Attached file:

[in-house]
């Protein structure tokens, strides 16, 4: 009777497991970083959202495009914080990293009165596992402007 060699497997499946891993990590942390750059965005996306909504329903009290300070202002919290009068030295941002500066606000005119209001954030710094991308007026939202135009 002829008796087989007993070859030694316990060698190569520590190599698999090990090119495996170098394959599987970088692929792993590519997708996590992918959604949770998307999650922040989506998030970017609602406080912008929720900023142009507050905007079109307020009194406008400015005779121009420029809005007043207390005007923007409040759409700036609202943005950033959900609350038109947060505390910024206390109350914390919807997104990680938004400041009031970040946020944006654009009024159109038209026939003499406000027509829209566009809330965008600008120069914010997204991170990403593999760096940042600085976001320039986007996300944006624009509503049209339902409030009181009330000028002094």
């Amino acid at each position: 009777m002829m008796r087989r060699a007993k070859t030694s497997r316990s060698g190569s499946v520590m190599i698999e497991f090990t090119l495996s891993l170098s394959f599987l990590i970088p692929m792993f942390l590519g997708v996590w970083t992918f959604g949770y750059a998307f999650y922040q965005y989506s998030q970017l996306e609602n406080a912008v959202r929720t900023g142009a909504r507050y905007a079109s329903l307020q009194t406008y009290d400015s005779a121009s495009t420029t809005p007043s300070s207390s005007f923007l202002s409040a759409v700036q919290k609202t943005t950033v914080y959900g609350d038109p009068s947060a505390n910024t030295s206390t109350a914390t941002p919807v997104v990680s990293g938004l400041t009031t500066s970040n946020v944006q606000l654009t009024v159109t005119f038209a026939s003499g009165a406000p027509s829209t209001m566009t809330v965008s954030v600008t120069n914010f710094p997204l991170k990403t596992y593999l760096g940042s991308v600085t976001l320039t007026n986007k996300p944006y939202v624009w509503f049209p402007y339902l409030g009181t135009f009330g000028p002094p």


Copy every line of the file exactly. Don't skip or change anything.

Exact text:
[in-house]
């Protein structure tokens, strides 16, 4: 009777497991970083959202495009914080990293009165596992402007 060699497997499946891993990590942390750059965005996306909504329903009290300070202002919290009068030295941002500066606000005119209001954030710094991308007026939202135009 002829008796087989007993070859030694316990060698190569520590190599698999090990090119495996170098394959599987970088692929792993590519997708996590992918959604949770998307999650922040989506998030970017609602406080912008929720900023142009507050905007079109307020009194406008400015005779121009420029809005007043207390005007923007409040759409700036609202943005950033959900609350038109947060505390910024206390109350914390919807997104990680938004400041009031970040946020944006654009009024159109038209026939003499406000027509829209566009809330965008600008120069914010997204991170990403593999760096940042600085976001320039986007996300944006624009509503049209339902409030009181009330000028002094």
């Amino acid at each position: 009777m002829m008796r087989r060699a007993k070859t030694s497997r316990s060698g190569s499946v520590m190599i698999e497991f090990t090119l495996s891993l170098s394959f599987l990590i970088p692929m792993f942390l590519g997708v996590w970083t992918f959604g949770y750059a998307f999650y922040q965005y989506s998030q970017l996306e609602n406080a912008v959202r929720t900023g142009a909504r507050y905007a079109s329903l307020q009194t406008y009290d400015s005779a121009s495009t420029t809005p007043s300070s207390s005007f923007l202002s409040a759409v700036q919290k609202t943005t950033v914080y959900g609350d038109p009068s947060a505390n910024t030295s206390t109350a914390t941002p919807v997104v990680s990293g938004l400041t009031t500066s970040n946020v944006q606000l654009t009024v159109t005119f038209a026939s003499g009165a406000p027509s829209t209001m566009t809330v965008s954030v600008t120069n914010f710094p997204l991170k990403t596992y593999l760096g940042s991308v600085t976001l320039t007026n986007k996300p944006y939202v624009w509503f049209p402007y339902l409030g009181t135009f009330g000028p002094p």